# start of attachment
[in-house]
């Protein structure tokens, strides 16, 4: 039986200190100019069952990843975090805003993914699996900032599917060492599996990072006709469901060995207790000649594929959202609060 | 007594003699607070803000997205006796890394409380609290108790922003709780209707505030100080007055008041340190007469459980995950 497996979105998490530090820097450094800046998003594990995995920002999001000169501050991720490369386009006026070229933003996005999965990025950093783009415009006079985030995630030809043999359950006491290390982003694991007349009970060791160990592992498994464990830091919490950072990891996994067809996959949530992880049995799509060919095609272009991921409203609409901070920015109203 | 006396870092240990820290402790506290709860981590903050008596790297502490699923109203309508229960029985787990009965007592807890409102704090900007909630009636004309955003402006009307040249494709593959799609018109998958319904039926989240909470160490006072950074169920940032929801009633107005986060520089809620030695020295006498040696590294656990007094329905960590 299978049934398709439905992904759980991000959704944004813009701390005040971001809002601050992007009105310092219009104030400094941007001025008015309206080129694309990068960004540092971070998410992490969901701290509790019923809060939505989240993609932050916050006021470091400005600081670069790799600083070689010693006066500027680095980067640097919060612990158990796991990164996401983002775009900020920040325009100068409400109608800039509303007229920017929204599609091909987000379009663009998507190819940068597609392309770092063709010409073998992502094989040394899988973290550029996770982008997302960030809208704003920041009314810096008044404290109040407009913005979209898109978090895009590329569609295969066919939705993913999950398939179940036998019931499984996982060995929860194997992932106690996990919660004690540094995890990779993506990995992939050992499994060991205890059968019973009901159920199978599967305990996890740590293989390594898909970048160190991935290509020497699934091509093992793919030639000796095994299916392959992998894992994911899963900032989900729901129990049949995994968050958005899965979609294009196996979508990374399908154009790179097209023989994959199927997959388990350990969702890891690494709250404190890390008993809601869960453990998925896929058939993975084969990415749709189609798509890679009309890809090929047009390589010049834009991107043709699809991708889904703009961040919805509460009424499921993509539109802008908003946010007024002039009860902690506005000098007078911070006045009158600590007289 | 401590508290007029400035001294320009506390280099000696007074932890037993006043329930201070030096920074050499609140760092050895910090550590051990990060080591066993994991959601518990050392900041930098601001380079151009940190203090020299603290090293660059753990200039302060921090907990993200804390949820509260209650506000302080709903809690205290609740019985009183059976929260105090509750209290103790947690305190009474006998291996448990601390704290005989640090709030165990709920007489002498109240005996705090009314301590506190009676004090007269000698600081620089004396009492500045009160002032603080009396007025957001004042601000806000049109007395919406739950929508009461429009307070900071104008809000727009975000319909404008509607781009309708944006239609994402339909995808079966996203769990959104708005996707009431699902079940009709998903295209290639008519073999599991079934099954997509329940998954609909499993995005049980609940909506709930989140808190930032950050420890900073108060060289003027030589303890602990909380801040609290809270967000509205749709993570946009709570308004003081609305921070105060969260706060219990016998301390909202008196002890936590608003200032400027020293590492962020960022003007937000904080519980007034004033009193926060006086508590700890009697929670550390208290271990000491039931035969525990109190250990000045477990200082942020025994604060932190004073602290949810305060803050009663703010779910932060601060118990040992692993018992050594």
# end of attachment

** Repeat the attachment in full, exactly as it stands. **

[in-house]
């Protein structure tokens, strides 16, 4: 039986200190100019069952990843975090805003993914699996900032599917060492599996990072006709469901060995207790000649594929959202609060 | 007594003699607070803000997205006796890394409380609290108790922003709780209707505030100080007055008041340190007469459980995950 497996979105998490530090820097450094800046998003594990995995920002999001000169501050991720490369386009006026070229933003996005999965990025950093783009415009006079985030995630030809043999359950006491290390982003694991007349009970060791160990592992498994464990830091919490950072990891996994067809996959949530992880049995799509060919095609272009991921409203609409901070920015109203 | 006396870092240990820290402790506290709860981590903050008596790297502490699923109203309508229960029985787990009965007592807890409102704090900007909630009636004309955003402006009307040249494709593959799609018109998958319904039926989240909470160490006072950074169920940032929801009633107005986060520089809620030695020295006498040696590294656990007094329905960590 299978049934398709439905992904759980991000959704944004813009701390005040971001809002601050992007009105310092219009104030400094941007001025008015309206080129694309990068960004540092971070998410992490969901701290509790019923809060939505989240993609932050916050006021470091400005600081670069790799600083070689010693006066500027680095980067640097919060612990158990796991990164996401983002775009900020920040325009100068409400109608800039509303007229920017929204599609091909987000379009663009998507190819940068597609392309770092063709010409073998992502094989040394899988973290550029996770982008997302960030809208704003920041009314810096008044404290109040407009913005979209898109978090895009590329569609295969066919939705993913999950398939179940036998019931499984996982060995929860194997992932106690996990919660004690540094995890990779993506990995992939050992499994060991205890059968019973009901159920199978599967305990996890740590293989390594898909970048160190991935290509020497699934091509093992793919030639000796095994299916392959992998894992994911899963900032989900729901129990049949995994968050958005899965979609294009196996979508990374399908154009790179097209023989994959199927997959388990350990969702890891690494709250404190890390008993809601869960453990998925896929058939993975084969990415749709189609798509890679009309890809090929047009390589010049834009991107043709699809991708889904703009961040919805509460009424499921993509539109802008908003946010007024002039009860902690506005000098007078911070006045009158600590007289 | 401590508290007029400035001294320009506390280099000696007074932890037993006043329930201070030096920074050499609140760092050895910090550590051990990060080591066993994991959601518990050392900041930098601001380079151009940190203090020299603290090293660059753990200039302060921090907990993200804390949820509260209650506000302080709903809690205290609740019985009183059976929260105090509750209290103790947690305190009474006998291996448990601390704290005989640090709030165990709920007489002498109240005996705090009314301590506190009676004090007269000698600081620089004396009492500045009160002032603080009396007025957001004042601000806000049109007395919406739950929508009461429009307070900071104008809000727009975000319909404008509607781009309708944006239609994402339909995808079966996203769990959104708005996707009431699902079940009709998903295209290639008519073999599991079934099954997509329940998954609909499993995005049980609940909506709930989140808190930032950050420890900073108060060289003027030589303890602990909380801040609290809270967000509205749709993570946009709570308004003081609305921070105060969260706060219990016998301390909202008196002890936590608003200032400027020293590492962020960022003007937000904080519980007034004033009193926060006086508590700890009697929670550390208290271990000491039931035969525990109190250990000045477990200082942020025994604060932190004073602290949810305060803050009663703010779910932060601060118990040992692993018992050594």